There is a great difference between empathy and sympathy, even though they are often used interchangeably. Sympathy is limited to an emotional response. You feel compassion for someone because of their suffering. We may send a “sympathy card” to express sorrow for whatever they are going through. Empathy goes beyond simple emotions. Empathy means you enter into that person’s suffering and share the experience with them. We may feel compelled to do this because we have experienced the same kind of struggle before. This might mean we can offer hope and insight into their struggle. Certainly empathy is a deeper and more intimate response. But we may carry this distinction between sympathy and empathy too far.
In the midst of their pain, people often say you cannot relate to their struggles unless you’ve been through it yourself. This may be partly true. If I have never lost a child, struggled with addiction, or faced serious illness I may not be able to fully appreciate that situation. My advice may seem shallow or even uncaring. For example, “Why don’t you just stop doing whatever your addiction is?” If we have not been through what the person we seek to help is suffering, we should choose our words and advice very carefully.
Maybe the best advice to give is none at all. Consider the three friends of Job who sat in silence with him for seven days before he spoke a word. They were offering love and sympathy that whole time. When they opened their mouths and began trying to “help” Job see the source of his troubles, they became “miserable comforters” (Job 16:2) and only added to his suffering. For this reason, some are hesitant to offer any sympathy because they don’t know what to say and fear they will say the wrong thing. But empathy may not always be the best route after all.
Instead of rebuffing someone who hasn’t “been there” perhaps you would be wise to listen. They may not be simply preaching at you and rendering judgment on your failures. Maybe I am in a position to help you specifically BECAUSE I’ve been able to avoid falling into those traps and mistakes. Why would you want advice from someone who failed? Don’t you think I’ve been tempted to steal, lie, cheat, pursue pleasure, and take the easy way out too? Maybe my life has been better because I was able to avoid those things, therefore, maybe I can help you avoid it too. It is not necessary to swim in the filth in order to encourage someone else to get out of the hogpen. I don’t have to dive in to know that I don’t want to be in there. There is a place for both sympathy and empathy. The challenge is to know which and when.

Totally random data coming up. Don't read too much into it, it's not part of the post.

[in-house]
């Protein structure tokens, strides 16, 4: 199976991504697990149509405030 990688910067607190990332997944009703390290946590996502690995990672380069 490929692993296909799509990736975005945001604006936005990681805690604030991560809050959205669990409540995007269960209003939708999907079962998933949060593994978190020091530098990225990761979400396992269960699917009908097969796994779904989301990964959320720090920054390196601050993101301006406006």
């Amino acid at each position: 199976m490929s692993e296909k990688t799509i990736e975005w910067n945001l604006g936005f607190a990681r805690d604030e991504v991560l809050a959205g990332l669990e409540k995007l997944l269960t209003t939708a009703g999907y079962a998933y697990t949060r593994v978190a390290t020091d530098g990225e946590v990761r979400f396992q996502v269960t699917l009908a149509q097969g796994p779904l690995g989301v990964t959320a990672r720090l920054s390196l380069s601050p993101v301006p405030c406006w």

“For we do not have a High Priest who cannot sympathize with our weaknesses, but was in all points tempted as we are, yet without sin” (Heb. 4:15 NKJV). Jesus was tempted in every way but didn't fail. That is what makes Him perfectly suited to help us. He can sympathize because He loves us and has compassion for us (Mark 6:34). He can also empathize because He endured every kind of temptation we face. The difference is that Jesus conquered every one of those challenges where we often fail. This does not disqualify Him from helping us, but rather makes Him the perfect advisor. He can offer words of wisdom and comfort unlike anyone else. “Come to Me, all you who labor and are heavy laden, and I will give you rest. Take My yoke upon you and learn from Me, for I am gentle and lowly in heart, and you will find rest for your souls. For My yoke is easy and My burden is light” (Matt. 11:28-30).
In His service,
Rob Lester <9)))><